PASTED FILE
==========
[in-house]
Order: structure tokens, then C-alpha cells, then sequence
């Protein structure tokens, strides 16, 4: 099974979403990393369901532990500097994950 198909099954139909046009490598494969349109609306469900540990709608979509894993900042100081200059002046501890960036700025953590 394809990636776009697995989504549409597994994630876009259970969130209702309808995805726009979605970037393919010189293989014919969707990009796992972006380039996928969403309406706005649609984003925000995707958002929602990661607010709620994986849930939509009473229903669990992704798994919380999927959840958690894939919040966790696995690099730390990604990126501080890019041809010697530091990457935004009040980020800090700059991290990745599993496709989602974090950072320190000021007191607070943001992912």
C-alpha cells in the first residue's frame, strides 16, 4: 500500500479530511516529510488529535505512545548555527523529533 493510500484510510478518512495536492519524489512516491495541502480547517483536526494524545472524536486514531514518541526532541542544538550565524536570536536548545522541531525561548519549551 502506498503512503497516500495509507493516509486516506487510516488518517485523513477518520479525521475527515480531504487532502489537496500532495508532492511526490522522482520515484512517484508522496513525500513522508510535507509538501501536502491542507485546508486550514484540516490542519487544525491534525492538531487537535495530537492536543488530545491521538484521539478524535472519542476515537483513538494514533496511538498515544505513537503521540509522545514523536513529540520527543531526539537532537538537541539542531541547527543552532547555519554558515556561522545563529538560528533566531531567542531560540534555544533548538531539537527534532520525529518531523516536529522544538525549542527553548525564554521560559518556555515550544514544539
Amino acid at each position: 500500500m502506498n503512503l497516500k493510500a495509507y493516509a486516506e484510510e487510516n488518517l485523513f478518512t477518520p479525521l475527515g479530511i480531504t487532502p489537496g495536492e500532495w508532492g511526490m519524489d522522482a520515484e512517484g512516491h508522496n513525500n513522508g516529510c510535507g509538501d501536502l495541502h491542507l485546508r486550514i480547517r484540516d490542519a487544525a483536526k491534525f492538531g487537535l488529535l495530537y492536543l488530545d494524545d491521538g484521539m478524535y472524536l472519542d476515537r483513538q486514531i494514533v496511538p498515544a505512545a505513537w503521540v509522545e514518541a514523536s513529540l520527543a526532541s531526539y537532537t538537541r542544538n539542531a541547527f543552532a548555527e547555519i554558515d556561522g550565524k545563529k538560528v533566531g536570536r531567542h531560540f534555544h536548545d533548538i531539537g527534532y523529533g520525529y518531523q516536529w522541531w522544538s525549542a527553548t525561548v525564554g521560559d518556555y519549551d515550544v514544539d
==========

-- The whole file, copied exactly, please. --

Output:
[in-house]
Order: structure tokens, then C-alpha cells, then sequence
């Protein structure tokens, strides 16, 4: 099974979403990393369901532990500097994950 198909099954139909046009490598494969349109609306469900540990709608979509894993900042100081200059002046501890960036700025953590 394809990636776009697995989504549409597994994630876009259970969130209702309808995805726009979605970037393919010189293989014919969707990009796992972006380039996928969403309406706005649609984003925000995707958002929602990661607010709620994986849930939509009473229903669990992704798994919380999927959840958690894939919040966790696995690099730390990604990126501080890019041809010697530091990457935004009040980020800090700059991290990745599993496709989602974090950072320190000021007191607070943001992912």
C-alpha cells in the first residue's frame, strides 16, 4: 500500500479530511516529510488529535505512545548555527523529533 493510500484510510478518512495536492519524489512516491495541502480547517483536526494524545472524536486514531514518541526532541542544538550565524536570536536548545522541531525561548519549551 502506498503512503497516500495509507493516509486516506487510516488518517485523513477518520479525521475527515480531504487532502489537496500532495508532492511526490522522482520515484512517484508522496513525500513522508510535507509538501501536502491542507485546508486550514484540516490542519487544525491534525492538531487537535495530537492536543488530545491521538484521539478524535472519542476515537483513538494514533496511538498515544505513537503521540509522545514523536513529540520527543531526539537532537538537541539542531541547527543552532547555519554558515556561522545563529538560528533566531531567542531560540534555544533548538531539537527534532520525529518531523516536529522544538525549542527553548525564554521560559518556555515550544514544539
Amino acid at each position: 500500500m502506498n503512503l497516500k493510500a495509507y493516509a486516506e484510510e487510516n488518517l485523513f478518512t477518520p479525521l475527515g479530511i480531504t487532502p489537496g495536492e500532495w508532492g511526490m519524489d522522482a520515484e512517484g512516491h508522496n513525500n513522508g516529510c510535507g509538501d501536502l495541502h491542507l485546508r486550514i480547517r484540516d490542519a487544525a483536526k491534525f492538531g487537535l488529535l495530537y492536543l488530545d494524545d491521538g484521539m478524535y472524536l472519542d476515537r483513538q486514531i494514533v496511538p498515544a505512545a505513537w503521540v509522545e514518541a514523536s513529540l520527543a526532541s531526539y537532537t538537541r542544538n539542531a541547527f543552532a548555527e547555519i554558515d556561522g550565524k545563529k538560528v533566531g536570536r531567542h531560540f534555544h536548545d533548538i531539537g527534532y523529533g520525529y518531523q516536529w522541531w522544538s525549542a527553548t525561548v525564554g521560559d518556555y519549551d515550544v514544539d